The Q&A Archives: Definition of "like-kind"

Question: My homeowner's association CC&Rs require me to replace
defective trees with trees of a like-kind. I am removing
a 13 year old evergreen tree - California Pepper. Can you
help me interpret

Answer: My understanding of the term like-kind means simply replacing a tree with one similar in size and appearance. California Pepper Tree (Schinus molle), a native of Peru, is a fast-growing tree which can reach 40 feet with an equal spread. Its weeping canopy contains bright green, narrow leaflets and many yellowish white summer flowers in drooping 4- to 6-inch clusters. Flowers become rose-colored berries in the fall. The gnarled and deeply furrowed trunks of these trees grow quite large and are best in unconfined spaces.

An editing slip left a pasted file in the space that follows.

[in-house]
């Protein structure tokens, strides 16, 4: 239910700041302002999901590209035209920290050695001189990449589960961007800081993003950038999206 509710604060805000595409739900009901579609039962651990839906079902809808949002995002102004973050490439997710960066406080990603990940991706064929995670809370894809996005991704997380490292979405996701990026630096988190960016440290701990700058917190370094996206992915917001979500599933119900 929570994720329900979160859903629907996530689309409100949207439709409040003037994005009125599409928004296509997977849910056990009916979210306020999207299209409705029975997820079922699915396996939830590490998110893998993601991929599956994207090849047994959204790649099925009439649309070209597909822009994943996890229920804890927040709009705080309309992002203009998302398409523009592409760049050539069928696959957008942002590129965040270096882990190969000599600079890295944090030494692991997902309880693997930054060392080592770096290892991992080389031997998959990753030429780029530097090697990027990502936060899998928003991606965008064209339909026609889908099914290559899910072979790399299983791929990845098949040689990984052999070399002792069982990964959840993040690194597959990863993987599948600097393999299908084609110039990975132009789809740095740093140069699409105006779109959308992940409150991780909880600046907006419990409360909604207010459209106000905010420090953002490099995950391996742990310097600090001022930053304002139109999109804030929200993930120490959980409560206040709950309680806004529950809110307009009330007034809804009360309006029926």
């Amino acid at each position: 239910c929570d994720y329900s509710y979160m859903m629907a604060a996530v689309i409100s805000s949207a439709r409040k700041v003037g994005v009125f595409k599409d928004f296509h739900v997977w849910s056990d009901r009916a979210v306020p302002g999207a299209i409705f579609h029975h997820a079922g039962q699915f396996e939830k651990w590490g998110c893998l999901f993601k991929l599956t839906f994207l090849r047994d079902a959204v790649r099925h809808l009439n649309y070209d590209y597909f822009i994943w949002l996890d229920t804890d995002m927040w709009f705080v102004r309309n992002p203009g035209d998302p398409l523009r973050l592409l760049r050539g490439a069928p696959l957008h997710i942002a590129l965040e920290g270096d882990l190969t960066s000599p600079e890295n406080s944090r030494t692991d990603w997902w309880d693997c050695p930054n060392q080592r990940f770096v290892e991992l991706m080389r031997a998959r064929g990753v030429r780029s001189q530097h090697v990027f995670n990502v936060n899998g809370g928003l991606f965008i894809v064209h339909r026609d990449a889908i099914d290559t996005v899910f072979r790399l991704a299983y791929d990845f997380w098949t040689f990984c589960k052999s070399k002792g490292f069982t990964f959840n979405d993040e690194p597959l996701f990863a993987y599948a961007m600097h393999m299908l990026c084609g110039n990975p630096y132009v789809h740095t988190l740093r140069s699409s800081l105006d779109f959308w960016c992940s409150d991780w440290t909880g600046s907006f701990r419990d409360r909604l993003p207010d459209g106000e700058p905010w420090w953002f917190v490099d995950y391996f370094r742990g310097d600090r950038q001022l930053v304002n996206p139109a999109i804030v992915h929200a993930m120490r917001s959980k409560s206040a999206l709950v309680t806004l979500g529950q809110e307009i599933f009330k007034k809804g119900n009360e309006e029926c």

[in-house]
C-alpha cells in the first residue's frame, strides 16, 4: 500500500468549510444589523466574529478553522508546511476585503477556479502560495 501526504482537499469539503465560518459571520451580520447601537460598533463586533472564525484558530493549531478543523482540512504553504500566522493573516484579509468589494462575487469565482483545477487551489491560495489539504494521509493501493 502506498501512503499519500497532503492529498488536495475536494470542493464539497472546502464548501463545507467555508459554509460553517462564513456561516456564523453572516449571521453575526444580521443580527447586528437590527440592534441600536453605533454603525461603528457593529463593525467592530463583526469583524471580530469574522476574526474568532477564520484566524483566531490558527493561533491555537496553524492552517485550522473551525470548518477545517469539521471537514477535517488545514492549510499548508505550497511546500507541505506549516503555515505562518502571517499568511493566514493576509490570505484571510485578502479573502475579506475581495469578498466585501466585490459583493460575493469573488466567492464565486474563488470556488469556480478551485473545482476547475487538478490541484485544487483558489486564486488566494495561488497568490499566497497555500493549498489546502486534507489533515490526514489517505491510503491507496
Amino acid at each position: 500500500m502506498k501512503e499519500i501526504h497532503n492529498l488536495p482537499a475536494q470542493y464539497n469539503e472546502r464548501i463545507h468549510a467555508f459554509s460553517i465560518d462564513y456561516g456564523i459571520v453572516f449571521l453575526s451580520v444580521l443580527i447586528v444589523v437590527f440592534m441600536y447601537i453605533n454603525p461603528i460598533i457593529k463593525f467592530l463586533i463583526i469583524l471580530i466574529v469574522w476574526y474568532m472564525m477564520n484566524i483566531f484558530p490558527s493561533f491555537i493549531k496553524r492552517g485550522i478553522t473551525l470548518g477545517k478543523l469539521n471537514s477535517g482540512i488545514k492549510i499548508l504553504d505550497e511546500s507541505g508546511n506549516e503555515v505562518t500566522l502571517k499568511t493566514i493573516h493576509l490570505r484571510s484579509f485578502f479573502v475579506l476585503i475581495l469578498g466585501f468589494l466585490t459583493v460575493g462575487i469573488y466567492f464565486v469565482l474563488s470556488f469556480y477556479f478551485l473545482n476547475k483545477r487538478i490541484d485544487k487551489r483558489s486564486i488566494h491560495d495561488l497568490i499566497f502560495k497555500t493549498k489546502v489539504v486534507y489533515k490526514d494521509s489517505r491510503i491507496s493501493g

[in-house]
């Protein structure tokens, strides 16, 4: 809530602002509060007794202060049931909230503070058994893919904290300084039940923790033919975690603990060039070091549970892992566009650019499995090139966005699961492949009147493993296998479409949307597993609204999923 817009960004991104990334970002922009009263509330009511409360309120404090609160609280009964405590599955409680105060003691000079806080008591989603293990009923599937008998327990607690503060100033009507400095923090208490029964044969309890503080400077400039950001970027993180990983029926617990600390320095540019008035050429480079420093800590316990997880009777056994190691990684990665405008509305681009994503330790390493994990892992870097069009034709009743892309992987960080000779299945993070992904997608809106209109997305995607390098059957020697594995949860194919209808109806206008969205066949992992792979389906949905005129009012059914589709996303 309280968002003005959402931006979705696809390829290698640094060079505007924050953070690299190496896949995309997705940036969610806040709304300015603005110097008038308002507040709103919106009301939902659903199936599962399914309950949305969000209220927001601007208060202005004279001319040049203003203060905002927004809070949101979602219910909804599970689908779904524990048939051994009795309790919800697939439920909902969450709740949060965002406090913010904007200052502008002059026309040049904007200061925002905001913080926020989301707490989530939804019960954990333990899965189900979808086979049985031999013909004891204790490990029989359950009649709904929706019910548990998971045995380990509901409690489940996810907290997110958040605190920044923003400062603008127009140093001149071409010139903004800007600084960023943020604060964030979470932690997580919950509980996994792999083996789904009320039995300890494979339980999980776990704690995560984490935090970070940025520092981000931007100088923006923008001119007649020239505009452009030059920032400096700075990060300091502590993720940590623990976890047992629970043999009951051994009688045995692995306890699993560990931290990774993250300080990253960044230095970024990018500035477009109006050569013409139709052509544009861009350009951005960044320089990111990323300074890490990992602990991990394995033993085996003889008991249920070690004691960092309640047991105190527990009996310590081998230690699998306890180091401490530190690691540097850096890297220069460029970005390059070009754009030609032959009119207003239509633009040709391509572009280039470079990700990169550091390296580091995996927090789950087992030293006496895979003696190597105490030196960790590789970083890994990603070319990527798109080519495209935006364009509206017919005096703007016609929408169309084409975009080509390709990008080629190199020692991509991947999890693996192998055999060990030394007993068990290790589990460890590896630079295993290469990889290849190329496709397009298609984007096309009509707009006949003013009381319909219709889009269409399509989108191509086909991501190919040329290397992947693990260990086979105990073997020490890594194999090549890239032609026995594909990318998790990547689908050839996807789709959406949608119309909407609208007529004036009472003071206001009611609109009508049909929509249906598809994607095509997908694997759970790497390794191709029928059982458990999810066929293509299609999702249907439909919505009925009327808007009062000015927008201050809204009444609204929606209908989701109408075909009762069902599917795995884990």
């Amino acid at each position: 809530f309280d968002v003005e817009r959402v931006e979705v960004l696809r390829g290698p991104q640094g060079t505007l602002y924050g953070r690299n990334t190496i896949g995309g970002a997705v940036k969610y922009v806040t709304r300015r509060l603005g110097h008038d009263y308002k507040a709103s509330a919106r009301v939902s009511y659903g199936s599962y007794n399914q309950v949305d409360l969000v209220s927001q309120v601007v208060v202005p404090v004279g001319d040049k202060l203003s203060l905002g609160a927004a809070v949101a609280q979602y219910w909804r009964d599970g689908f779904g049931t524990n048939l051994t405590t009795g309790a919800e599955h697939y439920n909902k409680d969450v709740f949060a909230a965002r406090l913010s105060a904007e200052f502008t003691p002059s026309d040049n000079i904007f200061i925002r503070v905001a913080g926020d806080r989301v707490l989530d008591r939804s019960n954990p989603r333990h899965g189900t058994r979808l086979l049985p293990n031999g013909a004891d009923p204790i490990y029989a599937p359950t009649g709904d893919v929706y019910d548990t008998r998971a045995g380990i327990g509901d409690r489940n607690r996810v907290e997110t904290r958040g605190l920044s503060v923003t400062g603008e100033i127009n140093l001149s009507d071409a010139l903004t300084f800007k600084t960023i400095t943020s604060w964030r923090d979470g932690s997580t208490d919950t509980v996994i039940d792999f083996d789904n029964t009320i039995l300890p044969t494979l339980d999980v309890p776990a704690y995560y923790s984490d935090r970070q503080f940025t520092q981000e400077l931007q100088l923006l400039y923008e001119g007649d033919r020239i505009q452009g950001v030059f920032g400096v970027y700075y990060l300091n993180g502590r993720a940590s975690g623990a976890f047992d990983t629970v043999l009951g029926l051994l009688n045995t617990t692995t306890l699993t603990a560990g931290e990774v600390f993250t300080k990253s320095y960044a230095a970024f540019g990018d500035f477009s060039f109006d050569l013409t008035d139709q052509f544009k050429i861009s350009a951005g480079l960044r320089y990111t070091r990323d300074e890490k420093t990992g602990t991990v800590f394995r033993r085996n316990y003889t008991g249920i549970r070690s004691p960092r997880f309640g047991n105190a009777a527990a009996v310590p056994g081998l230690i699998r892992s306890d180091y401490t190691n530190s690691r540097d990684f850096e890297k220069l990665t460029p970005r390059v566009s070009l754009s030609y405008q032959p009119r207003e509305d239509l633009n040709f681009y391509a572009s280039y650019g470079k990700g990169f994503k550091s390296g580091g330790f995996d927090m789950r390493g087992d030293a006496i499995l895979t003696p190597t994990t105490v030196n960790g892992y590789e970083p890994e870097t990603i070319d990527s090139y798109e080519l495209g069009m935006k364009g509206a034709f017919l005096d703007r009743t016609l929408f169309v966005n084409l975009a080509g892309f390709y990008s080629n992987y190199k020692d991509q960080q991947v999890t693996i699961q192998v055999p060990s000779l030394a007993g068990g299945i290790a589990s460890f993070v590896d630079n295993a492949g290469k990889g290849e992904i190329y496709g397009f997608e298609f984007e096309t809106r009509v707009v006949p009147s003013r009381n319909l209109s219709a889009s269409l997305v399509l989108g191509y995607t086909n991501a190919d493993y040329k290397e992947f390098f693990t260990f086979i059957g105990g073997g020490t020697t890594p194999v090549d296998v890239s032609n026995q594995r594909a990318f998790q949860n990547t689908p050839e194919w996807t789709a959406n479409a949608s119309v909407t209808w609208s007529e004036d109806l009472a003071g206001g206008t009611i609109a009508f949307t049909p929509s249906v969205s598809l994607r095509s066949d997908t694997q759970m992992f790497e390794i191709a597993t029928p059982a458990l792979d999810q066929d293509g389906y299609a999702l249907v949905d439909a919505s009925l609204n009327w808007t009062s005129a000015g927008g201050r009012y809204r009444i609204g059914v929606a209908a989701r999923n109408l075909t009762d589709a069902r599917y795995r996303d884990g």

You could replace your California Pepper tree with another California Pepper, or with a Mesquite (which has a similar leaf and canopy size) or Honey Locust, Black Locust, or Acacia.

Hope this information is helpful!

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